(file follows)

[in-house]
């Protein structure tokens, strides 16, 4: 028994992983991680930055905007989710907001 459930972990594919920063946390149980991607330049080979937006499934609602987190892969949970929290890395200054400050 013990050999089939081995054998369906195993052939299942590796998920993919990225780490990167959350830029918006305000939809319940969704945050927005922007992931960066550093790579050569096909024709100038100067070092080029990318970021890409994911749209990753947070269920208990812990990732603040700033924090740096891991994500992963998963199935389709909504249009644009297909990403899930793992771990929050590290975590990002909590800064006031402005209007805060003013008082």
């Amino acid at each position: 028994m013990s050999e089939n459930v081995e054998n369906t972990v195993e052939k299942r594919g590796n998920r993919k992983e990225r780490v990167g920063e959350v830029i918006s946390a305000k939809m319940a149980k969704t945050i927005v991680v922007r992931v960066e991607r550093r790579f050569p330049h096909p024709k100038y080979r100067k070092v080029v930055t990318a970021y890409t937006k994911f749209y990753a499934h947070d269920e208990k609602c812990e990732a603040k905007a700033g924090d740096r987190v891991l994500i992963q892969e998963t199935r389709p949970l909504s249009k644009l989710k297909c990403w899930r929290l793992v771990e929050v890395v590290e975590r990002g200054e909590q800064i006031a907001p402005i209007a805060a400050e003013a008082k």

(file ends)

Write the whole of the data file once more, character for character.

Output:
[in-house]
């Protein structure tokens, strides 16, 4: 028994992983991680930055905007989710907001 459930972990594919920063946390149980991607330049080979937006499934609602987190892969949970929290890395200054400050 013990050999089939081995054998369906195993052939299942590796998920993919990225780490990167959350830029918006305000939809319940969704945050927005922007992931960066550093790579050569096909024709100038100067070092080029990318970021890409994911749209990753947070269920208990812990990732603040700033924090740096891991994500992963998963199935389709909504249009644009297909990403899930793992771990929050590290975590990002909590800064006031402005209007805060003013008082």
């Amino acid at each position: 028994m013990s050999e089939n459930v081995e054998n369906t972990v195993e052939k299942r594919g590796n998920r993919k992983e990225r780490v990167g920063e959350v830029i918006s946390a305000k939809m319940a149980k969704t945050i927005v991680v922007r992931v960066e991607r550093r790579f050569p330049h096909p024709k100038y080979r100067k070092v080029v930055t990318a970021y890409t937006k994911f749209y990753a499934h947070d269920e208990k609602c812990e990732a603040k905007a700033g924090d740096r987190v891991l994500i992963q892969e998963t199935r389709p949970l909504s249009k644009l989710k297909c990403w899930r929290l793992v771990e929050v890395v590290e975590r990002g200054e909590q800064i006031a907001p402005i209007a805060a400050e003013a008082k």